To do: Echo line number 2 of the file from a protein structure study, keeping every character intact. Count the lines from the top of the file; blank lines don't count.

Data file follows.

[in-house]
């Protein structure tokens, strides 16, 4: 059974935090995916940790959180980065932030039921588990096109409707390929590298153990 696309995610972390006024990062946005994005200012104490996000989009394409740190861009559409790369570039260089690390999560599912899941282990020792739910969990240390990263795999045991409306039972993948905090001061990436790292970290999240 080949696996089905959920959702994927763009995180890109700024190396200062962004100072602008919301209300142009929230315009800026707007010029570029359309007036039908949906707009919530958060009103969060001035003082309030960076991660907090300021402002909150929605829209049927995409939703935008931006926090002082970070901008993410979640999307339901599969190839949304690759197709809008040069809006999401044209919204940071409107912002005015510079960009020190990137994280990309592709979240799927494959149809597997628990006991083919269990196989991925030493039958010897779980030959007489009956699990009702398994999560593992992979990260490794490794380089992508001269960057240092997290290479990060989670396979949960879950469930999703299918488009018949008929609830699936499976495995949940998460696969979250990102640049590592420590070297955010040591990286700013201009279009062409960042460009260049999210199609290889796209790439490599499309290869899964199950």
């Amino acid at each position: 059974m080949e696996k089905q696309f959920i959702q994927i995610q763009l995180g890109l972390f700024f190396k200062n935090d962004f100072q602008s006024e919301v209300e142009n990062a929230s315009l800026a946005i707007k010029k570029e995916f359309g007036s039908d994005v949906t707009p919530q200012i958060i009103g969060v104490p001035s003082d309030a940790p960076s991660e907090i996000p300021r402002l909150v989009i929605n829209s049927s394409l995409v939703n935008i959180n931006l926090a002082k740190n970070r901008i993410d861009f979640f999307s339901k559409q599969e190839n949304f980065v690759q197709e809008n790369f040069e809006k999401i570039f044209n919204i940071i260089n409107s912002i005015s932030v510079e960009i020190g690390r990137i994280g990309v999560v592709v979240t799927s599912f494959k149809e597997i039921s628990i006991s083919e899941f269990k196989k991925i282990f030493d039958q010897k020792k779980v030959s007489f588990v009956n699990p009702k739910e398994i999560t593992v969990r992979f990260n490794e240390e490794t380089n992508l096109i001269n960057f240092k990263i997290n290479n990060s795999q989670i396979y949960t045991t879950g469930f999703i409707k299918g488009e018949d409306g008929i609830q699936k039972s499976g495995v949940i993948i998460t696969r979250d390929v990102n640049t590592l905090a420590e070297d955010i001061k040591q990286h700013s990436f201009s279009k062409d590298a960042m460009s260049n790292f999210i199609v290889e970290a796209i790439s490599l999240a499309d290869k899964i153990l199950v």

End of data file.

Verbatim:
């Protein structure tokens, strides 16, 4: 059974935090995916940790959180980065932030039921588990096109409707390929590298153990 696309995610972390006024990062946005994005200012104490996000989009394409740190861009559409790369570039260089690390999560599912899941282990020792739910969990240390990263795999045991409306039972993948905090001061990436790292970290999240 080949696996089905959920959702994927763009995180890109700024190396200062962004100072602008919301209300142009929230315009800026707007010029570029359309007036039908949906707009919530958060009103969060001035003082309030960076991660907090300021402002909150929605829209049927995409939703935008931006926090002082970070901008993410979640999307339901599969190839949304690759197709809008040069809006999401044209919204940071409107912002005015510079960009020190990137994280990309592709979240799927494959149809597997628990006991083919269990196989991925030493039958010897779980030959007489009956699990009702398994999560593992992979990260490794490794380089992508001269960057240092997290290479990060989670396979949960879950469930999703299918488009018949008929609830699936499976495995949940998460696969979250990102640049590592420590070297955010040591990286700013201009279009062409960042460009260049999210199609290889796209790439490599499309290869899964199950």